Parents' Guide to

The Black Witch: The Black Witch Chronicles, Book 1

By Carrie R. Wheadon, Common Sense Media Reviewer

age 13+

Overlong but engaging fantasy tackles prejudice.

The Black Witch: The Black Witch Chronicles, Book 1 Poster Image

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Community Reviews

age 13+

Based on 1 parent review

age 13+
This is an absolutely riveting book that both adults and teens can enjoy. The plot structure is excellent. The characters grow and become well fleshed out throughout the book. The writer tackles pretty tough topics racism, bullying, sexism, religious intolerance, love, and friendship. The message of acceptance of others is beautifully woven into the story as the main characters learn to overcome all of their previous prejudices and work together to fight the evil forces that threaten them all. The story gives the reader a sense of what Nazi Germany with the rise of the evil mage Vogel who who wants to torture and kill people of other races. It essentially gives a historical lesson within a fantasy setting, and as we all know if we don't learn from the past, we are doomed to repeat it. There are some swear words but no more than might be found in a pg 13 movie. I would recommend this book for 13 and up so that they can have a fuller understanding of the plot and of the issues that are tackled.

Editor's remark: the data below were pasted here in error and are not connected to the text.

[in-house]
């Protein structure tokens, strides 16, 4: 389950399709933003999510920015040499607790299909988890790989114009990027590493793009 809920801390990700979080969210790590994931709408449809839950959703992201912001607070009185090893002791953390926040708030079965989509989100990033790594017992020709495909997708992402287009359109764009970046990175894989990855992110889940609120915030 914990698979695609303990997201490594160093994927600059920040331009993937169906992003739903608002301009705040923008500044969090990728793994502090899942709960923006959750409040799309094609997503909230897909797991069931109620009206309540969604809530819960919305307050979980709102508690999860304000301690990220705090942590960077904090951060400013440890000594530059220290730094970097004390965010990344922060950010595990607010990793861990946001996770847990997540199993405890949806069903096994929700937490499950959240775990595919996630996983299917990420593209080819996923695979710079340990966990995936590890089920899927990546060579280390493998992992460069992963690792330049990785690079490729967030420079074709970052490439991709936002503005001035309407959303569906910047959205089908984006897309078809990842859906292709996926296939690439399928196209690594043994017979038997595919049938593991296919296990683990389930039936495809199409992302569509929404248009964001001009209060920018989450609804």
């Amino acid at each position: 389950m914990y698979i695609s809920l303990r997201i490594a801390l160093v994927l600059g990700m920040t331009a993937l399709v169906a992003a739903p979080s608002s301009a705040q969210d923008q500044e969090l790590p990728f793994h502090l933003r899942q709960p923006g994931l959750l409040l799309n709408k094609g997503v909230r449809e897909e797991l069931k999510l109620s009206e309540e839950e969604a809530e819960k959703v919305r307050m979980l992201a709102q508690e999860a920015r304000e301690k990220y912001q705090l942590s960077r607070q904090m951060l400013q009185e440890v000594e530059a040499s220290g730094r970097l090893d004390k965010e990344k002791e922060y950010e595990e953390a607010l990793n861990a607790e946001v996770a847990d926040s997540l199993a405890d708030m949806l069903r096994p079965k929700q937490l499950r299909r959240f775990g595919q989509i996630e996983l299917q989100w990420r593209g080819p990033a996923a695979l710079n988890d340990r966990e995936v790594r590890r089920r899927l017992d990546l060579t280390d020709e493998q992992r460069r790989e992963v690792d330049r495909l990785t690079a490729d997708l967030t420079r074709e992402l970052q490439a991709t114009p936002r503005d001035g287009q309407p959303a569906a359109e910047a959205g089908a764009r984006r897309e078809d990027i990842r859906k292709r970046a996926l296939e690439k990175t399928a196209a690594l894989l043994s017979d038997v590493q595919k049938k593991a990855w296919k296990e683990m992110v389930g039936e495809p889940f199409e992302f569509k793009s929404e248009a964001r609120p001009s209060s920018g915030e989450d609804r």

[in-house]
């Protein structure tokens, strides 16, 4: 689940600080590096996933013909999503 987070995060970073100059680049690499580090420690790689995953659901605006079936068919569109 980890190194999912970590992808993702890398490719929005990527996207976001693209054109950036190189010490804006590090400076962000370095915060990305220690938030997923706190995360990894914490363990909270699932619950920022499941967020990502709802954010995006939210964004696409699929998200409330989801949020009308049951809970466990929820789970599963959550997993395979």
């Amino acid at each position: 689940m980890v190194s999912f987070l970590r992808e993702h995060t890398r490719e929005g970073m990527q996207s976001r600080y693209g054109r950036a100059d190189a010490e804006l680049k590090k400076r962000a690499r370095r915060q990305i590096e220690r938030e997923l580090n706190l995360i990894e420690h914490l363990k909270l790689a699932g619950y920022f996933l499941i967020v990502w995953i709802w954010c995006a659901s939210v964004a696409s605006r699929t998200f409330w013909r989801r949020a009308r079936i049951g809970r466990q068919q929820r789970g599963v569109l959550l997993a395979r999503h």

This title has:

Educational value
Great messages

Is It Any Good?

Our review:
Parents say (1 ):
Kids say (4 ):

This overlong but engaging tale highlighting racial tension and prejudice between the Gardnerians -- the ruling magical "chosen people" -- and other oppressed races resonates with our times. Civically engaged teen readers looking for parallels to today's social movements and the world's ongoing strife will find much food for thought here. Those who'd rather focus on the characters will enjoy Elloren and feel for her struggle to stay true to herself, find romance, and find her place in the world. Her naiveté and fear of other races at the beginning of The Black Witch is understandable given her environment, and her growth as a character into someone who senses her own power to change things, with or without a wand in her hand, is admirable.

This series is off to a fine start but could have used one last purge of 100 pages or so. There are too many scenes in the kitchen, too many furtive glances between Elloren and Yvan -- we get it, he's mysterious and hot -- and there's too much time setting up Elloren's first few horrible days at the university. With Cassandra Clare's fantasies sometimes clocking in at 700-plus pages, most editors probably don't bat an eye when YA books overdo. But new writers and their editors would do well to take their time to make a story truly great.

Book Details

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